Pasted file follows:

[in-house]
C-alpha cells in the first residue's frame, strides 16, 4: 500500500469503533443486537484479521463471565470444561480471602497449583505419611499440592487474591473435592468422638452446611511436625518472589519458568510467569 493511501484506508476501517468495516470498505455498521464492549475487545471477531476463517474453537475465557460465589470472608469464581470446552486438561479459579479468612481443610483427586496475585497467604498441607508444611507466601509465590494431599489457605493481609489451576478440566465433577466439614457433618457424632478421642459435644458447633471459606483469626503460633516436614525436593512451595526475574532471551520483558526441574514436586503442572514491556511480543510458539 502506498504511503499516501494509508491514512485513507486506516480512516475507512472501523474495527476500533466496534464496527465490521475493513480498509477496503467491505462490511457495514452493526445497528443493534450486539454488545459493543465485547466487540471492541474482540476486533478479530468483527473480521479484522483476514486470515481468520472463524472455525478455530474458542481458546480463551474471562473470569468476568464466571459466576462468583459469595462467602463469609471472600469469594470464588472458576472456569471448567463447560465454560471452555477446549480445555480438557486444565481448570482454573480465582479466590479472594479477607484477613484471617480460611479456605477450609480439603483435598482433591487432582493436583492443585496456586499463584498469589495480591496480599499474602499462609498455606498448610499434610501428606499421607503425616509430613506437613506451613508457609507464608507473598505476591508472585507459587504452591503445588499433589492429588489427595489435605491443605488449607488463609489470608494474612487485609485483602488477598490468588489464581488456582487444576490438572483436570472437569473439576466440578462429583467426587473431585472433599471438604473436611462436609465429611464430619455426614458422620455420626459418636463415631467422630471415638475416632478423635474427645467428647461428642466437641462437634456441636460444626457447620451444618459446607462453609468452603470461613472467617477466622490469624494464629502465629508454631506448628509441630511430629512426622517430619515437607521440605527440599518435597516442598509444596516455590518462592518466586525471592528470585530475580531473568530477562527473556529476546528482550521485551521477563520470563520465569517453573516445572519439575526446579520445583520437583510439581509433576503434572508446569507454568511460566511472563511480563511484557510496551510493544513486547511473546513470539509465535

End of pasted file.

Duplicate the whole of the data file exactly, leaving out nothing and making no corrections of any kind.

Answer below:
[in-house]
C-alpha cells in the first residue's frame, strides 16, 4: 500500500469503533443486537484479521463471565470444561480471602497449583505419611499440592487474591473435592468422638452446611511436625518472589519458568510467569 493511501484506508476501517468495516470498505455498521464492549475487545471477531476463517474453537475465557460465589470472608469464581470446552486438561479459579479468612481443610483427586496475585497467604498441607508444611507466601509465590494431599489457605493481609489451576478440566465433577466439614457433618457424632478421642459435644458447633471459606483469626503460633516436614525436593512451595526475574532471551520483558526441574514436586503442572514491556511480543510458539 502506498504511503499516501494509508491514512485513507486506516480512516475507512472501523474495527476500533466496534464496527465490521475493513480498509477496503467491505462490511457495514452493526445497528443493534450486539454488545459493543465485547466487540471492541474482540476486533478479530468483527473480521479484522483476514486470515481468520472463524472455525478455530474458542481458546480463551474471562473470569468476568464466571459466576462468583459469595462467602463469609471472600469469594470464588472458576472456569471448567463447560465454560471452555477446549480445555480438557486444565481448570482454573480465582479466590479472594479477607484477613484471617480460611479456605477450609480439603483435598482433591487432582493436583492443585496456586499463584498469589495480591496480599499474602499462609498455606498448610499434610501428606499421607503425616509430613506437613506451613508457609507464608507473598505476591508472585507459587504452591503445588499433589492429588489427595489435605491443605488449607488463609489470608494474612487485609485483602488477598490468588489464581488456582487444576490438572483436570472437569473439576466440578462429583467426587473431585472433599471438604473436611462436609465429611464430619455426614458422620455420626459418636463415631467422630471415638475416632478423635474427645467428647461428642466437641462437634456441636460444626457447620451444618459446607462453609468452603470461613472467617477466622490469624494464629502465629508454631506448628509441630511430629512426622517430619515437607521440605527440599518435597516442598509444596516455590518462592518466586525471592528470585530475580531473568530477562527473556529476546528482550521485551521477563520470563520465569517453573516445572519439575526446579520445583520437583510439581509433576503434572508446569507454568511460566511472563511480563511484557510496551510493544513486547511473546513470539509465535